Here we see Vermeer's style changing from Biblical and mythological scenes to interior, genre paintings. The richly colored rug and strewn coat provide the stage behind which the principle characters are lined up to show their message. The composition is recognizable from Vermeer's mature period, the viewer firmly separated from the subjects, but there is little spatial quality, and the the pitcher at the right seems to be about to fall over.
These brothel scenes, or Bordeeltje, were popular at the time as a response to an increasingly prudish, puritan ethos. The original derivation is a depiction of the Prodigal Son, frittering away his money on whores, with the contrast being the mercy and forgiveness of the loving father. The fascinating theme of the brothel quickly evolved to be an independent genre.
A painting by Dirck van Baburen, The Procuress hung in the house of Vermeer's mother-in-law, and may have been the inspiration for the subject, if not the composition. The Baburen appears in the background of two later Vermeer's: The Concert and Lady Seated at the Virginals.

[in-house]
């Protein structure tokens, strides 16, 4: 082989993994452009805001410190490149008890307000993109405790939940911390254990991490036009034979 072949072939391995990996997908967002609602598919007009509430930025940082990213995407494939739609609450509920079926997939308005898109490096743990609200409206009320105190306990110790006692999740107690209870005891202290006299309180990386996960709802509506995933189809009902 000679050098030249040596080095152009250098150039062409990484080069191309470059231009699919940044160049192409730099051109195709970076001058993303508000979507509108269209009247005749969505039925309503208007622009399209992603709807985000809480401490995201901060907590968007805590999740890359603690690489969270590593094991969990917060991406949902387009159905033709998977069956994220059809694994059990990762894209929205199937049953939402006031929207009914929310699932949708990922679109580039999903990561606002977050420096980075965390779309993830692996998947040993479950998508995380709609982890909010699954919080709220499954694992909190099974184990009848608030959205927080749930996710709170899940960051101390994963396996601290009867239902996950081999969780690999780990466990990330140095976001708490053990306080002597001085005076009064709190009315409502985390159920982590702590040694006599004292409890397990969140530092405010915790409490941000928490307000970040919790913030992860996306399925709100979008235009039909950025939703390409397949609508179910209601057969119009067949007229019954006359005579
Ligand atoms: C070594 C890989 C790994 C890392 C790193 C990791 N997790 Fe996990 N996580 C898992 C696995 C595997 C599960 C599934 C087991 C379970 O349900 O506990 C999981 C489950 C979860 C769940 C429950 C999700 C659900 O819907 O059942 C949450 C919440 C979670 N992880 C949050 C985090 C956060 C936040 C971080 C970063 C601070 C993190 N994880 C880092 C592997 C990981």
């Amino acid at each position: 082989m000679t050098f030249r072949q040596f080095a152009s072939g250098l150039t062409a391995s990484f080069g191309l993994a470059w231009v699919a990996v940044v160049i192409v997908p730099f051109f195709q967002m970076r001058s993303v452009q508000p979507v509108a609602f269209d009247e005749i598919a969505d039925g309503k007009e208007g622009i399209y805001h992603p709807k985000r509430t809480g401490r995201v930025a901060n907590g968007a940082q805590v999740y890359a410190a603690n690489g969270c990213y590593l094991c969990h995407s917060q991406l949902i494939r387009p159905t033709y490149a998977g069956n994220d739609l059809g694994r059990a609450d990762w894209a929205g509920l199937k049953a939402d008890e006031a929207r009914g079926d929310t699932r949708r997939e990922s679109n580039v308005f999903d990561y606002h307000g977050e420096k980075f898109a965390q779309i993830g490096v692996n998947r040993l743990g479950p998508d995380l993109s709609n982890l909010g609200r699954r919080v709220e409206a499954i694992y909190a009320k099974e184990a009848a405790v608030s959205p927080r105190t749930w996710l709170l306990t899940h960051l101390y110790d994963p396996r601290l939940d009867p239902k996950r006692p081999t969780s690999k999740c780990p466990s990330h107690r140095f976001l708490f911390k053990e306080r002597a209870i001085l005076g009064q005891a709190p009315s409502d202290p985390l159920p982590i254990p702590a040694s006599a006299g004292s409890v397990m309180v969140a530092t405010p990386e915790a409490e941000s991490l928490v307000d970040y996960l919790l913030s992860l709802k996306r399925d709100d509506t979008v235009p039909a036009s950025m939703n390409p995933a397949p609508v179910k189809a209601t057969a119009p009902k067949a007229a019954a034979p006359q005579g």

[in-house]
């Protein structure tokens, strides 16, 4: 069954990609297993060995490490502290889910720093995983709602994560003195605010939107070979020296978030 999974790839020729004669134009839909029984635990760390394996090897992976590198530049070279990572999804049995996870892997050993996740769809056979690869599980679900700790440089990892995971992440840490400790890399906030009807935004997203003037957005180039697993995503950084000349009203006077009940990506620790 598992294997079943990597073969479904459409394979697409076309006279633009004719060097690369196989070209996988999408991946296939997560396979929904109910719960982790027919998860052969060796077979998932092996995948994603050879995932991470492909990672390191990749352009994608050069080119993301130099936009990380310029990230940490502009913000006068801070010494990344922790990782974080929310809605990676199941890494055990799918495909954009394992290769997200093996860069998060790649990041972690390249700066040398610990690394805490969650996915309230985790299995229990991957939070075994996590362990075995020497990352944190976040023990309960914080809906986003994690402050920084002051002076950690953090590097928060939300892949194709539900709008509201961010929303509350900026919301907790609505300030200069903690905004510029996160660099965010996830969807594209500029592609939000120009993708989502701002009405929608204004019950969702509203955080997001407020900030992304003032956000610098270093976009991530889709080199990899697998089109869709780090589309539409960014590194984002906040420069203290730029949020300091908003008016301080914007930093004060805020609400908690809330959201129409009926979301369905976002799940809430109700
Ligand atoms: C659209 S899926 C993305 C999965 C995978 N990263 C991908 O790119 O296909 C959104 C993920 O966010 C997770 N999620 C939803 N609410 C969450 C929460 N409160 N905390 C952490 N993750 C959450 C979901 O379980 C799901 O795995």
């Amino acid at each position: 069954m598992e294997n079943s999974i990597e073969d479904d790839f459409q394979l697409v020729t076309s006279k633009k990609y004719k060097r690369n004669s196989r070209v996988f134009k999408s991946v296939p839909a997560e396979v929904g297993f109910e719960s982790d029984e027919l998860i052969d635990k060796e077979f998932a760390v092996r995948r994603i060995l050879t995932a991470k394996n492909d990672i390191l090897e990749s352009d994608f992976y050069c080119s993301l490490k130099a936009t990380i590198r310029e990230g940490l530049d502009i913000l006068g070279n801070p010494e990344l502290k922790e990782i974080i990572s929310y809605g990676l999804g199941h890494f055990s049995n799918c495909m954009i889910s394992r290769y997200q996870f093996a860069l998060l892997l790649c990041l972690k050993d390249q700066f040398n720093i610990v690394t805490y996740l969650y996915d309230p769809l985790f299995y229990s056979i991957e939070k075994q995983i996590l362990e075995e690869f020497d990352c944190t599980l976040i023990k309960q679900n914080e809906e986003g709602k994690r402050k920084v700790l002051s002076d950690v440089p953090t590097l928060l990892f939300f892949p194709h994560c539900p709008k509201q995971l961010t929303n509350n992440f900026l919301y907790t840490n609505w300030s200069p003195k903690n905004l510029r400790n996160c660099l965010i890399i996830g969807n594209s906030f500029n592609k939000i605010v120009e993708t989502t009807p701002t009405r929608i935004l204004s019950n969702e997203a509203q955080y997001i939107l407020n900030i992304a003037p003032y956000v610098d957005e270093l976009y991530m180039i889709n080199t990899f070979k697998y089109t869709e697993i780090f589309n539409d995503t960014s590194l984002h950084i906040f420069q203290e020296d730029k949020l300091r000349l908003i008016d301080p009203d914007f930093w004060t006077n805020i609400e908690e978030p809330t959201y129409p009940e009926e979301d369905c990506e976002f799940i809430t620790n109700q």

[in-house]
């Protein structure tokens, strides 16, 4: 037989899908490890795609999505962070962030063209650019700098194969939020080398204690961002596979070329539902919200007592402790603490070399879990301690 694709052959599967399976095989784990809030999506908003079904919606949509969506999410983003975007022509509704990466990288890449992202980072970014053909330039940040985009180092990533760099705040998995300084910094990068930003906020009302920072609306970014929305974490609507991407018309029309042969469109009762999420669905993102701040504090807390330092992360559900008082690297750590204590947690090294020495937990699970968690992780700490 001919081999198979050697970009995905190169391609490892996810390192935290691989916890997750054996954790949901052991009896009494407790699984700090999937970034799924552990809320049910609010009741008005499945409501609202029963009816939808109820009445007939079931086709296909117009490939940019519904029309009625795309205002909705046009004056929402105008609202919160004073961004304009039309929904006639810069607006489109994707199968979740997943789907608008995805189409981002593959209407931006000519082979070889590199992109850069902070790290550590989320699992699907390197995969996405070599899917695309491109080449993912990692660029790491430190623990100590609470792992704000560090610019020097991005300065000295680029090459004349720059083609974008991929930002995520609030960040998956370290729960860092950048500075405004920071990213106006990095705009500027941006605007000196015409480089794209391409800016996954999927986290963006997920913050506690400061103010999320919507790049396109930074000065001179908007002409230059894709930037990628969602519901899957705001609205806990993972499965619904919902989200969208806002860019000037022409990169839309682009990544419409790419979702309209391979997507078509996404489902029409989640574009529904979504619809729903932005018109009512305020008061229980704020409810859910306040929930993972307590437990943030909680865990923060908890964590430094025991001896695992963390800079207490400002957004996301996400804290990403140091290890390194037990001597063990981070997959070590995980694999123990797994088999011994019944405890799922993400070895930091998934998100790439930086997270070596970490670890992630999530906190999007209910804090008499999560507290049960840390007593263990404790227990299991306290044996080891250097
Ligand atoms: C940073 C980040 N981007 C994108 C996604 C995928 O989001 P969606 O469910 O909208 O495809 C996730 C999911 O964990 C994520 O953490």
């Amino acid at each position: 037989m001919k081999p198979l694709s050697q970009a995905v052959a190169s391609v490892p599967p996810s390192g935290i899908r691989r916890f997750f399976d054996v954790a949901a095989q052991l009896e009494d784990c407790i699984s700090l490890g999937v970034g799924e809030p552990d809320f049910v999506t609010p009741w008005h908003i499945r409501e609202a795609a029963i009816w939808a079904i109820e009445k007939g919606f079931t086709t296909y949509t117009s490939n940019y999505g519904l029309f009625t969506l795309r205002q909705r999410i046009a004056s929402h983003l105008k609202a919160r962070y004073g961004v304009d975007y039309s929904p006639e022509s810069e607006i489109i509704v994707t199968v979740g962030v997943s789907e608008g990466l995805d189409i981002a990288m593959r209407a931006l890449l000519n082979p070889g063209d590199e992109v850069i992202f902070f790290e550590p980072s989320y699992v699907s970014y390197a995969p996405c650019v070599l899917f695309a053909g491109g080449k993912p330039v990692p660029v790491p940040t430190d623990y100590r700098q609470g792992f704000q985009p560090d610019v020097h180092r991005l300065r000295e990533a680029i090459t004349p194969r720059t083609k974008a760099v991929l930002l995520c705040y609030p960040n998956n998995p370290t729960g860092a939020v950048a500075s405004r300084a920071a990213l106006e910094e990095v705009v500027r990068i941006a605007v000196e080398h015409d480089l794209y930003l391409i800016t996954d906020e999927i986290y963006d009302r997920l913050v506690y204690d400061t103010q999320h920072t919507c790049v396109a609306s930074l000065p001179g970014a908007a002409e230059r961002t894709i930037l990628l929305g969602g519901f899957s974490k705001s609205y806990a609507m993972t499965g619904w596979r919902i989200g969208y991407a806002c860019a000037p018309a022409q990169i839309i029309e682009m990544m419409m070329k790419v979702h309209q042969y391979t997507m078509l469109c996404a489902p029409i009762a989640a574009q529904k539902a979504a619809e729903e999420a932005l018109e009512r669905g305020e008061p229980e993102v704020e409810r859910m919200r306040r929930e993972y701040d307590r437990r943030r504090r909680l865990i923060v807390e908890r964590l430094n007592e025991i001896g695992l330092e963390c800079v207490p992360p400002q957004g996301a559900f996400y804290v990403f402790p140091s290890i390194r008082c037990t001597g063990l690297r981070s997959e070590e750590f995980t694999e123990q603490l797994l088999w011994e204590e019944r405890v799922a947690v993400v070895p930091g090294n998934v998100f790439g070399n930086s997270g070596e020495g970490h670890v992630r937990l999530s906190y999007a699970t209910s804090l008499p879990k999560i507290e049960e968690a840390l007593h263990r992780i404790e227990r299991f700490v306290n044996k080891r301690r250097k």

The theme is that the evils of money and alcohol have combined. In addition to the woman's bright yellow jacket, the wine has brought color to the her cheeks. She nestles contentedly into the arm of the red-jacketed soldier who is offering a coin, but also seems to be ready to flip the coin or to hide it in his hand. The woman, the soldier, and the brilliant rug are center-stage, but also, at the right, are two dark, ambiguous figures, with the dark draped jacket below. Lubricating the transaction is the androgenous onlooker in black, the procuress.
The figure at the left has the self-conciousness of a self-portrait. If so, this the only picture of Vermeer in existence. This grinning figure is perhaps toasting with us, ready to celebrate the fun.